This is from an interview with Glenn Greenwald, one of the writers who blogs on Salon.com who I admire and follow with a great deal of interest (whether I always agree with him or not).
He’s addressing the idea I’ve tried to express about MEDIA ‘absorbing‘ new media (bloggers etc) … and the not-that-old sense of rivalry that existed between bloggers and ‘the member(s) of the journalist class’.
Worth a read.
I don’t think there is much of a distinction — at least, not nearly the distinction there used to be — between bloggers and establishment media outlets. When the blogosphere first emerged, it was really intended as a challenge to different institutions.
One was the Democratic Party and its propensity to capitulate to conservatism, drifting toward centrism and corporatism in lieu of real liberalism. The other one was the media for what the blogosphere perceived as a pro-Bush bent.
Though many liberal bloggers thought that was because they were the conservative media, I’ve made the point that I felt it was because the media were pro-government, and it just happened to be Republicans who were in power. But I think that the idea that bloggers are this oppositional force to the media has eroded, in part because some of the more successful bloggers have been absorbed into these media institutions, and at the same time, a lot of these media institutions—which kind of ignored blogging for a long time, and then paid attention to it only to mock it—have decided that they now need to be bloggers.
Another notable shift is that the liberal blogosphere really was an outside, marginalized force at first, and took pride in that. When it largely devoted itself to Barack Obama’s election, though, it became more an organ of the Democratic Party than it did any kind of insurgent or outsider force. That’s a little oversimplified; there certainly are a lot of bloggers who are still in that outsider role. There are some, like Matt Yglesias, who have one foot in one camp and one in the other. But I do think the dichotomy has blurred a lot over the last several years.
Still, the blogging ethos has shaped and affected how many in the media report. So even though the New York Times is a lot larger platform that Salon, to use your example, I know that everybody at the NYT who writes about the things I write about read my blog, so what I write can influence what they write. The same goes for MSNBC hosts or news segment producers. So I think influence can be measured in different ways. One is the size of readership. But I think influence is more than the number of readers you have; it’s your reach.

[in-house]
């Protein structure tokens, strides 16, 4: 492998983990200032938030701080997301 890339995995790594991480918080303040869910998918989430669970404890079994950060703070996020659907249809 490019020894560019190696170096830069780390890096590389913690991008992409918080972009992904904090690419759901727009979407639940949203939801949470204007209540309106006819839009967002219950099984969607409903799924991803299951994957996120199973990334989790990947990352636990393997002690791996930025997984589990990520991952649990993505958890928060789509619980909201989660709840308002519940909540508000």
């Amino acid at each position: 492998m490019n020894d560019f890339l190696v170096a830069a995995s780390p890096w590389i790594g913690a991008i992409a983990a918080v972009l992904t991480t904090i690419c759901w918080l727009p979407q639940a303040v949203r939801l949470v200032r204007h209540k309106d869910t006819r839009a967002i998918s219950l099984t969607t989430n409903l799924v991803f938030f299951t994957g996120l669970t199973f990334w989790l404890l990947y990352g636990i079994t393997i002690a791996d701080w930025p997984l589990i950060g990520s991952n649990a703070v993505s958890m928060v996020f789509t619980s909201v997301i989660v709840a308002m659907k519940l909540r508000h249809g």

One of the good things about the change the media has undergone is that it has amplified voices. So if you criticize a member of the journalist class, 15, 20 years ago they could easily ignore you, and the only way to hear about it was basically a letter to the editor—it was purely a one-way conversation. Now, it’s a two-way conversation, so if you’re a journalist, and you write something deceitful or propagandistic or sloppy or wrong, everywhere you turn, you’re going to hear it: in your email, on Twitter, in the comment section of what you write, you’re going to be besieged with criticism, and blogs have really fueled that. Something like that influences people and affects how they work.
I also share his view of Wikileaks:
I think it’s important to remember that WikiLeaks is an extremely young organization engaged in pioneering work. There is no template for what they’re doing, so it is completely to be expected that they are going to make mistakes—and they have made mistakes. I criticized them for insufficient care in redacting the names of civilian informants in Afghanistan, although they did ask the government to help them do that and the government refused, and the first duty to protect sources lies with those whose sources they are.
Still, WikiLeaks has the duty as well to protect innocents the best it can when it leaks information. I also criticized them for this last unredacted dump, which was necessitated by security breaches that I think were more the fault of the Guardian. But again, if you’re going to be in the business of holding yourself up as computer security experts and you tell people they can leak to you and be protected, then you have the responsibility to safeguard that information. But on the whole, I think WikiLeaks has done so much more good than bad.
Read the whole Q&A at ThePolitic.org — Holding Justice Hostage: An Interview with Glenn Greenwald